Persepolis is a free, open source system that is available for Linux, Unix, Windows, and Mac OS. The interface opens multiple windows for downloads. The base window is a scheduler that allows you to cue up several files for download. Once each download completes, the next in the queue begins. The progress of each download is shown in an overlay window.


  • Transparent and open source project
  • Cross-platform for Linux, Windows, and Mac making it a great option for families and multiple devices
  • Automatic video detection makes collecting media fast and easy


  • Interface could be designed better
  • Can have a slight learning curve for those who have never used similar tools

The Persepolis downloader operates a multi-thread architecture, speeding up downloads by copying over segments of files simultaneously. A background process monitors browsers for video players and prompts you if it detects a video.

6. MultiGet


MultiGet is available for Linux, Windows, Unix, and Mac OS. This is a free program and the code is open source. The downloader is accessed through a GUI interface that has a great progress meter depicted in its lower section. The upper section of the window shows a queue of scheduled downloads. The current download file gets split up for simultaneous download of segments in a multi-thread architecture.


  • Transparent and open source project
  • Can pull file segments from other sources when a download get interrupted or removed, similar to how torrent software works
  • Can use URLs to automatically download media on a webpage


  • More features make it less beginner-friendly
  • The automatic media detection feature could use improvement
  • Lacks out of the box visual customization

The latest version of MultiGet operates like a torrent client. It is able to seek out segments of the same file from different sources. Those segments will be downloaded simultaneously and assembled into one file. The system allows you to pause and resume individual downloads and it will also load URLs directly from the Clipboard.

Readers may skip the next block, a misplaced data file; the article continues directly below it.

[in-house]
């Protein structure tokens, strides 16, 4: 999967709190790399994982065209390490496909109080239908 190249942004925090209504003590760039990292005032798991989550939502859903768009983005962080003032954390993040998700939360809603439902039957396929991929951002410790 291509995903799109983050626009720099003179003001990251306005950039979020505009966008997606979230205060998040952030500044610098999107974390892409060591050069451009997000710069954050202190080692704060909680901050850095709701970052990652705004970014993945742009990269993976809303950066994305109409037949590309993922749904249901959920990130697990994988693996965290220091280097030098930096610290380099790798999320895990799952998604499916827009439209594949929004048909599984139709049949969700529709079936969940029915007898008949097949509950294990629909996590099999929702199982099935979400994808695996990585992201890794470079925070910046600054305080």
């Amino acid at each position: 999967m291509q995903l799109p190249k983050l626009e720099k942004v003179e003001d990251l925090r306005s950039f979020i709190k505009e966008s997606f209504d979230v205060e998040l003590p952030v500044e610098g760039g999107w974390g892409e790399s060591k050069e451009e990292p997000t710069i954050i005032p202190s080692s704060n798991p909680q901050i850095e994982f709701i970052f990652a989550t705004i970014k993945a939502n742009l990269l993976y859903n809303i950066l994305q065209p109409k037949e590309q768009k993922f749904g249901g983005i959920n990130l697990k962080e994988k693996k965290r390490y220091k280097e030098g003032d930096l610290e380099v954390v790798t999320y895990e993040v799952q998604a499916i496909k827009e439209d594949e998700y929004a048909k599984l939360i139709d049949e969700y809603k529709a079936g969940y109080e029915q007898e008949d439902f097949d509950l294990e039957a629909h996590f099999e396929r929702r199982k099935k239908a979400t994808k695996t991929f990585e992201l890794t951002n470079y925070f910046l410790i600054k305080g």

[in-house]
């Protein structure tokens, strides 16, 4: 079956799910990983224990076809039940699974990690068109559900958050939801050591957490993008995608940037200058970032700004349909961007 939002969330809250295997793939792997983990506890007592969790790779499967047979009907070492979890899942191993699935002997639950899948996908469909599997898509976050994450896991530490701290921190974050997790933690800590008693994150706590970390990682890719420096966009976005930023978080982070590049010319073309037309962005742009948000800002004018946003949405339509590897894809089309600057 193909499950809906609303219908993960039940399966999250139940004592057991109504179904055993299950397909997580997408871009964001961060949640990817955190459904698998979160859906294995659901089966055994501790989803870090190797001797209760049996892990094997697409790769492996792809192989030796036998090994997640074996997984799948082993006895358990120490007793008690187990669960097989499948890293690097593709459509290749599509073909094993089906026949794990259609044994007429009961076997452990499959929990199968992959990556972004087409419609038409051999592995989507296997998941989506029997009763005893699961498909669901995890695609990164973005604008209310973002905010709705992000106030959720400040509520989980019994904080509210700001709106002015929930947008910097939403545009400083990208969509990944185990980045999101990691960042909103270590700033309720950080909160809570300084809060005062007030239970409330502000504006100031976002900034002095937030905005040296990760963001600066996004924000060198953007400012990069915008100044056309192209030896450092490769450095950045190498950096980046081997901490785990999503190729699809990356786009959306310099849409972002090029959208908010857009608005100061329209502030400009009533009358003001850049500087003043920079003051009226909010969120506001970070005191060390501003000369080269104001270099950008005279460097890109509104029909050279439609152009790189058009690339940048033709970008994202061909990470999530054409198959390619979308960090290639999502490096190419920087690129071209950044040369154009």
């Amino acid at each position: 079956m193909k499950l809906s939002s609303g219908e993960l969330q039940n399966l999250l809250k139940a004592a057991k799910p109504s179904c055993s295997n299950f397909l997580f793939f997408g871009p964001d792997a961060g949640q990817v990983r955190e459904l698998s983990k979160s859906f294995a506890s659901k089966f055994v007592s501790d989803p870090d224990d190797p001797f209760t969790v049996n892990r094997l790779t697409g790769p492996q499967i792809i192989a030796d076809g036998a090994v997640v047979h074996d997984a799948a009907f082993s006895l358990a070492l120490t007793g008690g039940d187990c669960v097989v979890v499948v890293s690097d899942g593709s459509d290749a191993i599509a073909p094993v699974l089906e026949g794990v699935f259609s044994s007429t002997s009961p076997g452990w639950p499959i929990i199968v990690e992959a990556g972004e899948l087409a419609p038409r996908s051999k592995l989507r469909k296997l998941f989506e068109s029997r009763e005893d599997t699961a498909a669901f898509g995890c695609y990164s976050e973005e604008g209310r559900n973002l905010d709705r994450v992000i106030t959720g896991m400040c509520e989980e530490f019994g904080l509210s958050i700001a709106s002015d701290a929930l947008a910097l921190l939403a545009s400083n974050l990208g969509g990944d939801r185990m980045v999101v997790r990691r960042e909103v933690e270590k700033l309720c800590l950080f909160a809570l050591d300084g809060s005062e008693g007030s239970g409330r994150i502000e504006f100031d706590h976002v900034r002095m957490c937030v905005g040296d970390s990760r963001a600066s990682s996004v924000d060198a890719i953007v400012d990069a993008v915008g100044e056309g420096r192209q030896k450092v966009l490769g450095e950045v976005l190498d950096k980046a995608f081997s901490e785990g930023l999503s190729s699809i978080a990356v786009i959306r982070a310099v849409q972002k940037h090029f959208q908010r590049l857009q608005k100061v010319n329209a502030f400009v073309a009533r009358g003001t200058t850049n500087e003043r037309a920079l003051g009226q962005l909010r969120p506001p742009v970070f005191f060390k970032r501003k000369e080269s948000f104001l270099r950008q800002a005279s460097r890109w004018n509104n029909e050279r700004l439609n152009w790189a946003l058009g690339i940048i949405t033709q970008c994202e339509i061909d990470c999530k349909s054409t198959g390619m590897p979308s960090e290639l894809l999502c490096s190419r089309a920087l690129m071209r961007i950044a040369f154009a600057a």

7. DownThemAll


You don’t need to worry about which operating system this downloader will work on because it is an add-on for Firefox, so it will work on any system that can host that web browser. The add-on format makes the interface for this tool browser-based. The main screen shows a list of downloads in a schedule and you get details on an individual download by clicking on that file’s entry in the list. Those details appear in a popup window.

You can pause and resume downloads and also try to resume broken links. The settings of DownloadThemAll allows you to specify a number of simultaneous file downloads, so you are not limited to downloading one file at a time – although you can enforce that method if you want. The downloader will detect the presence of videos in the browser and offer to download them. It will also appear as an option in the context menu when you right-click on a link to a video file.


  • Has one of the best interfaces among its competitors
  • Open-source project leaves room for custom-built features and community improvements
  • Is one of the most popular download managers for Linux, meaning better community support
  • Handles multiple downloads better than other tools


  • Could have more browser plugin options
  • URL clipboard feature can sometimes not download the right media

DownloadThemAll is free of charge.

8. kGet


The KDE group develops a range of products for Linux computers, including the Plasma Desktop. The software bundle available for Linux from KDE includes the kGet Download Manager. The downloader uses HTTP, DTP and BitTorrent protocol to mediate transfers.